Interviewing for a huge career opportunity…but pregnant. What to do?

posted 2 months ago in Career
Post # 2
Member
1285 posts
Bumble bee

You’re still pretty early in your pregnancy — many people woudn’t have even disclosed to their employer at 16 weeks. So because of that I don’t think I’d be in any hurry to mention it. Probably not until you get an offer or are very close to it. There’s even an argument to be made for waiting til you’re actually in the role to disclose it, but I dunno… 

The maternity leave issue is a separate question that I don’t think anyone can really answer for you. Only you can know whether the advantages of this new job would outweigh the cons of an unpaid, shorter maternity leave. Tough call for sure. I guess for me it would come down to how often roles like this pop up. All things being equal I think I’d prefer to stay in the current job and then use my paid maternity leave to apply for new and better roles, then ideally move to a better role once my leave is up. But i know that is easier said than done!

Congrats on your pregnancy and good luck!

Post # 3
Member
8768 posts
Buzzing Beekeeper

View original reply
unfettering :  don’t reveal until you get an offer and the negotiate your leave at that time. The general rule is if they can’t use information as a basis for hiring you don’t offer it up. I’d want to negotiate my leave before accepting an offer though since if they flat out deny you it might not be worth accepting the offer.

As for leave – if you do get the job try to negotiate what matters more to you (time or money). Especially if this is your first you don’t know how your post-partum period will be so I’d always vote for time personally but if money is an issue then see what they can offer. 

Post # 4
Hostess
2409 posts
Buzzing bee
  • Wedding: October 2017

Honestly I had interview options at 16 weeks and 26 weeks pregnant but I declined them because I was far enough along that it didn’t seem fair to a new employer, for them to hire me and then I’d be gone within a few months for a year and they would have to replace me anyway.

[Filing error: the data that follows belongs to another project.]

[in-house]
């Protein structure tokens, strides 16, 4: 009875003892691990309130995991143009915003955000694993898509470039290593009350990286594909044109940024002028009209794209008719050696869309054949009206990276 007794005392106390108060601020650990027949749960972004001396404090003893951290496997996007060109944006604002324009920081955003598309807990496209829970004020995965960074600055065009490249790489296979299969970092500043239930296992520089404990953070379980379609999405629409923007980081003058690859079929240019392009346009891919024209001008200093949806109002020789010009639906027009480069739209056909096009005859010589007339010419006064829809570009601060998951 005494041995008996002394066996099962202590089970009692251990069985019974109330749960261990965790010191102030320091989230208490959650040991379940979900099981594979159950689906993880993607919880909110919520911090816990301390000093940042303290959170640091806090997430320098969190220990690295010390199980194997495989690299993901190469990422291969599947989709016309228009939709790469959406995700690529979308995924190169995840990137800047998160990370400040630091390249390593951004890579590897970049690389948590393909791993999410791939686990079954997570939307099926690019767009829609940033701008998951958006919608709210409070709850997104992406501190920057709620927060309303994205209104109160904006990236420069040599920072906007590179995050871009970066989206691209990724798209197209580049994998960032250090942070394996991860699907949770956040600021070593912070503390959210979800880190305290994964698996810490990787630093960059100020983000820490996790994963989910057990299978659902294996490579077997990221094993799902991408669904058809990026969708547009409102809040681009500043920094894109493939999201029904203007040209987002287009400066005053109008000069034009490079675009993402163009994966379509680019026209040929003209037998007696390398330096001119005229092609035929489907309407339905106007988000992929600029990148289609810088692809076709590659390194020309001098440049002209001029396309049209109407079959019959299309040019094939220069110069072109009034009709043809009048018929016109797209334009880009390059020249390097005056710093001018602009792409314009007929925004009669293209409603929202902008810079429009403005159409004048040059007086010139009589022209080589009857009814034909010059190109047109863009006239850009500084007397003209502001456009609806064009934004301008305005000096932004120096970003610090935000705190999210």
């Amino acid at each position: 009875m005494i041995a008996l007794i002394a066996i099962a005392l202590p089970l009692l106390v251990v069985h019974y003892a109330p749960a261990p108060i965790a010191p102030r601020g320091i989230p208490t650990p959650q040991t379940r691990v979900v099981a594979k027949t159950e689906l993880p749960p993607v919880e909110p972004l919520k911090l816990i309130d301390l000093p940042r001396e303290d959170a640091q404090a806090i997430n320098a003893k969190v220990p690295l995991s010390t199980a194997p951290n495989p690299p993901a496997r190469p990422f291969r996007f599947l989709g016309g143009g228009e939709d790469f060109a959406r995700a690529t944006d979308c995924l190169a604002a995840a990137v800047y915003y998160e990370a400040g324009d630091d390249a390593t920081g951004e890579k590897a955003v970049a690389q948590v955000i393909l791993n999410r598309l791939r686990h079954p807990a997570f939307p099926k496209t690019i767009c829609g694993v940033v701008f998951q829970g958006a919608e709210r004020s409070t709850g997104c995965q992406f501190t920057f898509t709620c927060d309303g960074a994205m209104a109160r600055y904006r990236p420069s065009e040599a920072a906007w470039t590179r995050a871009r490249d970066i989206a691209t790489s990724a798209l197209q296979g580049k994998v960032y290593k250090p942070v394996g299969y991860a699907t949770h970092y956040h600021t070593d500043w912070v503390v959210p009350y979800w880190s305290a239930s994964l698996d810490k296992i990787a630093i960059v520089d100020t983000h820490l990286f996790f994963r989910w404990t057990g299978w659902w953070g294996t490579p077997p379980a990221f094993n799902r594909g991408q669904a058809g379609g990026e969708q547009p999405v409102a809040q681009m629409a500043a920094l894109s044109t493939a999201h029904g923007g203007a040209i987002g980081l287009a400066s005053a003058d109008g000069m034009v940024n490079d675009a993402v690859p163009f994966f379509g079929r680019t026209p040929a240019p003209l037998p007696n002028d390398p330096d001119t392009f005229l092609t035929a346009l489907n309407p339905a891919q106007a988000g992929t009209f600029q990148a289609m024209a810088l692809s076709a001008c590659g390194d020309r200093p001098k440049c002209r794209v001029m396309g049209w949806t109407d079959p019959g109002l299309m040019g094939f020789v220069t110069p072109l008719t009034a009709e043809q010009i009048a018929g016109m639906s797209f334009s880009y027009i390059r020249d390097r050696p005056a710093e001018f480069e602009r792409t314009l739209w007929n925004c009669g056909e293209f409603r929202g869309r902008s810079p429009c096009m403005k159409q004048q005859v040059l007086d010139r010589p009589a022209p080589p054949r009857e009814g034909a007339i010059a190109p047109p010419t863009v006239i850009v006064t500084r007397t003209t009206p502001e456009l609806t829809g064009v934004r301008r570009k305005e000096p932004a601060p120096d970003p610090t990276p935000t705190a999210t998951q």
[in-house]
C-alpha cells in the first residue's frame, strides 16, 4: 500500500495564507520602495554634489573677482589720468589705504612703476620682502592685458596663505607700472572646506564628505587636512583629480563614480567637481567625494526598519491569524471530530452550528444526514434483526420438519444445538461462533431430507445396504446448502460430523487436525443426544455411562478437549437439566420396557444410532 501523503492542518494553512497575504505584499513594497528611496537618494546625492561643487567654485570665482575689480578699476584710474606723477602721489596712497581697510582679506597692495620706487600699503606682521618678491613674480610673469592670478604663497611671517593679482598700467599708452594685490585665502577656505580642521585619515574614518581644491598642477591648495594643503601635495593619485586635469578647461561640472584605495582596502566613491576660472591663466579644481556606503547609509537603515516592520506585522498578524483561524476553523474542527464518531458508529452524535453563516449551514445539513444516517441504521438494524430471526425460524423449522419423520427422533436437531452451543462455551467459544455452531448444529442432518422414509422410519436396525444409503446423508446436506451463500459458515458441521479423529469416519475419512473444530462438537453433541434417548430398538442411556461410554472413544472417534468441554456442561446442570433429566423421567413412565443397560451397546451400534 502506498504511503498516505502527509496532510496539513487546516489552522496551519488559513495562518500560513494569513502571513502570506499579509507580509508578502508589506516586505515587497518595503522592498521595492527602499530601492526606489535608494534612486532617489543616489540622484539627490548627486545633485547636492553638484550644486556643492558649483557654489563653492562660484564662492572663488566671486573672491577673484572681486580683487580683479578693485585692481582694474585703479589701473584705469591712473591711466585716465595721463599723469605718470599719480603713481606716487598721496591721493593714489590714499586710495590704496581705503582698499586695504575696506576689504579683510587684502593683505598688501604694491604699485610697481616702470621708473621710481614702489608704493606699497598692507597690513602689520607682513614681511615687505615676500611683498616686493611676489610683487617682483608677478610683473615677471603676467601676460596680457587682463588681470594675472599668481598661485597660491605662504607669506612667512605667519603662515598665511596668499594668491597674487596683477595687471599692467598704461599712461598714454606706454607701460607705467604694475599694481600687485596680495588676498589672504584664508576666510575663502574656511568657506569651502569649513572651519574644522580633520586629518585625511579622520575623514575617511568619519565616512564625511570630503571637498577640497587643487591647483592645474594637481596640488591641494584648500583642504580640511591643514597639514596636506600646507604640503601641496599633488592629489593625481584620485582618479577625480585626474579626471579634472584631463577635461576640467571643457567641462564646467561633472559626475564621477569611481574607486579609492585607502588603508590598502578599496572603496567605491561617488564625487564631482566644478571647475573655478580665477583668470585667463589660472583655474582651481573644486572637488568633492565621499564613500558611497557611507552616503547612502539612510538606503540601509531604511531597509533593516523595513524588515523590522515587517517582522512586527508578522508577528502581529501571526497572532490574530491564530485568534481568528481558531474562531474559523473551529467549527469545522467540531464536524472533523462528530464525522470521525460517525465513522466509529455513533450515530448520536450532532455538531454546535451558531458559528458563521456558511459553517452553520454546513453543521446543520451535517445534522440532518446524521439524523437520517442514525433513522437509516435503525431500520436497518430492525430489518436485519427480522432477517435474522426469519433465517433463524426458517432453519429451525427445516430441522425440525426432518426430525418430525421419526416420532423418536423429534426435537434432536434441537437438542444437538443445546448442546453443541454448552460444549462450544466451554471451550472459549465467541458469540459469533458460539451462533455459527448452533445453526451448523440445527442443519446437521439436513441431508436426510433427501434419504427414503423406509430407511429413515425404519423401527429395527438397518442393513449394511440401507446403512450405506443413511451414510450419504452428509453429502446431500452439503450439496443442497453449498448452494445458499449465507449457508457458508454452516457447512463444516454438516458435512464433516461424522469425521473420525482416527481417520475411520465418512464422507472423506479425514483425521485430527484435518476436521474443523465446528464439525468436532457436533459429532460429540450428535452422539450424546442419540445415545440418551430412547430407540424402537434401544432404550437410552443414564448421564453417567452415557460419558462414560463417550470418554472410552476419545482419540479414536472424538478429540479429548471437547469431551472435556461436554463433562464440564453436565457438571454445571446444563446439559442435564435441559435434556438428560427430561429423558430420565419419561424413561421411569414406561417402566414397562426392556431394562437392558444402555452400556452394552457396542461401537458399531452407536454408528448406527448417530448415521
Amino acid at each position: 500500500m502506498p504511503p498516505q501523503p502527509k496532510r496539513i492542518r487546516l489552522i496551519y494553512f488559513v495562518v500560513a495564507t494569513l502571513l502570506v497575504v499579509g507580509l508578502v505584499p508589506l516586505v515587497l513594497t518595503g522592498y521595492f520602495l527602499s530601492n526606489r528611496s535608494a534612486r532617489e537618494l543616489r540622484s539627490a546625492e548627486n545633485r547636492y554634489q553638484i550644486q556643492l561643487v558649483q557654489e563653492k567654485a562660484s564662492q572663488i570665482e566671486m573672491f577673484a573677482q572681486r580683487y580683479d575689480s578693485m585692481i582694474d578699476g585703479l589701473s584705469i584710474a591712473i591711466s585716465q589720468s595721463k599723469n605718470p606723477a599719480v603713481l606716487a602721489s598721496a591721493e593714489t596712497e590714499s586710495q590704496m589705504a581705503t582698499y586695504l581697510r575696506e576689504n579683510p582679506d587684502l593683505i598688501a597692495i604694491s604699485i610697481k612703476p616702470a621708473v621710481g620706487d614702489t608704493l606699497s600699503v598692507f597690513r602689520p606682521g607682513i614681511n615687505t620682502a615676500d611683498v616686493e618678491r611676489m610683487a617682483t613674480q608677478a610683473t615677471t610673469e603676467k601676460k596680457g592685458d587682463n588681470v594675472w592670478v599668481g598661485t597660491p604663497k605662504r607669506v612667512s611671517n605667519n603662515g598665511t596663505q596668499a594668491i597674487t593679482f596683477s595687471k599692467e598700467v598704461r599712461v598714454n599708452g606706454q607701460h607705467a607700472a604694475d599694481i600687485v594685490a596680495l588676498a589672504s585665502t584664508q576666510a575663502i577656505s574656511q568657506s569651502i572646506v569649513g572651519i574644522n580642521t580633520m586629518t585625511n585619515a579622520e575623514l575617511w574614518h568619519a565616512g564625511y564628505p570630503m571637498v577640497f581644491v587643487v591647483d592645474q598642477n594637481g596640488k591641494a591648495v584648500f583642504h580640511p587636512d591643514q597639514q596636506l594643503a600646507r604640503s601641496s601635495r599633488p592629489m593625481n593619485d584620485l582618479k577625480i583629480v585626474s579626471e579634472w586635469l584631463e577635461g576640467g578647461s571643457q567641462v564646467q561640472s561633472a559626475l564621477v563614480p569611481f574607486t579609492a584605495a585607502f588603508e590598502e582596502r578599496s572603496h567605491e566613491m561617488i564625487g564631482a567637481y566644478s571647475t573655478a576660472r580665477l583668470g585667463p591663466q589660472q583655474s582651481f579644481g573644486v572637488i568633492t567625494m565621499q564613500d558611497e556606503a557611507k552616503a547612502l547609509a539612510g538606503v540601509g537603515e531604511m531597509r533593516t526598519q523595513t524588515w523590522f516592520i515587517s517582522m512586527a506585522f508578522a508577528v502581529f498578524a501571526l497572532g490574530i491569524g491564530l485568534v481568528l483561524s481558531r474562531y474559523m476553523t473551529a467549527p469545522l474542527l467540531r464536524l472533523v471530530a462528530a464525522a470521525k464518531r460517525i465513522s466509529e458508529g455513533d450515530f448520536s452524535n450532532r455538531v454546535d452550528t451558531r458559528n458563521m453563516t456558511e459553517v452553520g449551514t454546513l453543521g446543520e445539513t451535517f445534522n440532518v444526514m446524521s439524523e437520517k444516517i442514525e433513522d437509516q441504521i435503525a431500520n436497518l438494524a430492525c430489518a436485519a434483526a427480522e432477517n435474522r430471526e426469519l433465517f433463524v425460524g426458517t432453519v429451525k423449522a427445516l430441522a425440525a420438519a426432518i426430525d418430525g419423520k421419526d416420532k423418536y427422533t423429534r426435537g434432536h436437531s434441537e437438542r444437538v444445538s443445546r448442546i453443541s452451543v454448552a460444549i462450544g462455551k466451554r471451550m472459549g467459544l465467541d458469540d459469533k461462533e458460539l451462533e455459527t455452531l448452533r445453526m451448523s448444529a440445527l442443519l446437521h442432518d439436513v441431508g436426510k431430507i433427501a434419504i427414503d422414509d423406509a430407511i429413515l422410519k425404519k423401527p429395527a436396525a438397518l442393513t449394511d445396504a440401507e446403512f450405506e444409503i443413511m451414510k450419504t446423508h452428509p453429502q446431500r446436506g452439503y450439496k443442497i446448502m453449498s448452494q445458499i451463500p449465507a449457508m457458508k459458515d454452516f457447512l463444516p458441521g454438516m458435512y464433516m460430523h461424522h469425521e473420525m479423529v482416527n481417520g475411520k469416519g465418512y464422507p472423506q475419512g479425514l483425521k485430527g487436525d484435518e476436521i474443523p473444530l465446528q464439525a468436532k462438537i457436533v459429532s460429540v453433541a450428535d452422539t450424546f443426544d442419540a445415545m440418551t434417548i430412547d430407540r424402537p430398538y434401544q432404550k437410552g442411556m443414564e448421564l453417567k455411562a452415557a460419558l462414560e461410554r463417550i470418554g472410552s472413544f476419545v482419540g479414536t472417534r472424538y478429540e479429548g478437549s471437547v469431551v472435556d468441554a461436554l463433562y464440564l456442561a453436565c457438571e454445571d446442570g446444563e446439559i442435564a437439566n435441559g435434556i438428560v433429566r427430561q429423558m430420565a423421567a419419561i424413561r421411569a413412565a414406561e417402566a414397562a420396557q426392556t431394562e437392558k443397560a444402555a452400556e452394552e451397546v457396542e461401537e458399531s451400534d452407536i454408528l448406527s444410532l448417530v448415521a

I vote for stick with your current job, if only for the maternity leave. You never know how you’re going to feel about leaving your baby or getting child/care etc.

if you do go I’d wait until they offer to disclose.

Post # 5
Member
4034 posts
Honey bee

Don’t mention it until you have a written offer. If the position is double your current pay, I would think an unpaid maternity leave wouldn’t be so bad. A good company will not care that you are pregnant, and will work with you if they want you. Good luck!

Post # 6
Member
7081 posts
Busy Beekeeper
  • Wedding: September 2015

I think since they reached out to you, I would definitely go.  It doesn’t hurt to interview. Then you can decide what to do if you get the offer.  I would ask myself, is short term pain (shortened, unpaid maternity leave) worth it for the long term gain?

Post # 7
Member
2664 posts
Sugar bee
  • Wedding: July 2018

I wouldn’t tell, try to wow them at the interview, get an offer, then tell them as part of your acceptance and try to negotiate a little paid leave or at least unpaid leave.  This seems like a huge positive move for you.  Congrats and good luck!  

Post # 9
Member
13889 posts
Honey Beekeeper
  • Wedding: November 1999

I would definitely go. Honestly, if you are the right fit for a position, many employers will work with you. My company provides a significant fully paid maternity leave (incredibly rare in the US) with no waiting period. Last year, someone in leadership told me about a great new hire they had made, and when I said I was excited to meet her, the partner told me that I’d have to wait a while, because she was 8 months pregnant and would be taking maternity leave. They were so afraid of losing her talent that they didn’t flinch at providing the benefit up front. 

Good luck!

Post # 10
Member
792 posts
Busy bee

 

View original reply
unfettering :  Everything you said in your second post makes a good case for you to go ahead and interview and negotiate leave options upon receiving an offer.

Post # 11
Member
47293 posts
Honey Beekeeper
  • Wedding: November 1999

The money you lose by not having partially paid leave from your curent employer, would quickly be compensate by your new double your curent wage salary.

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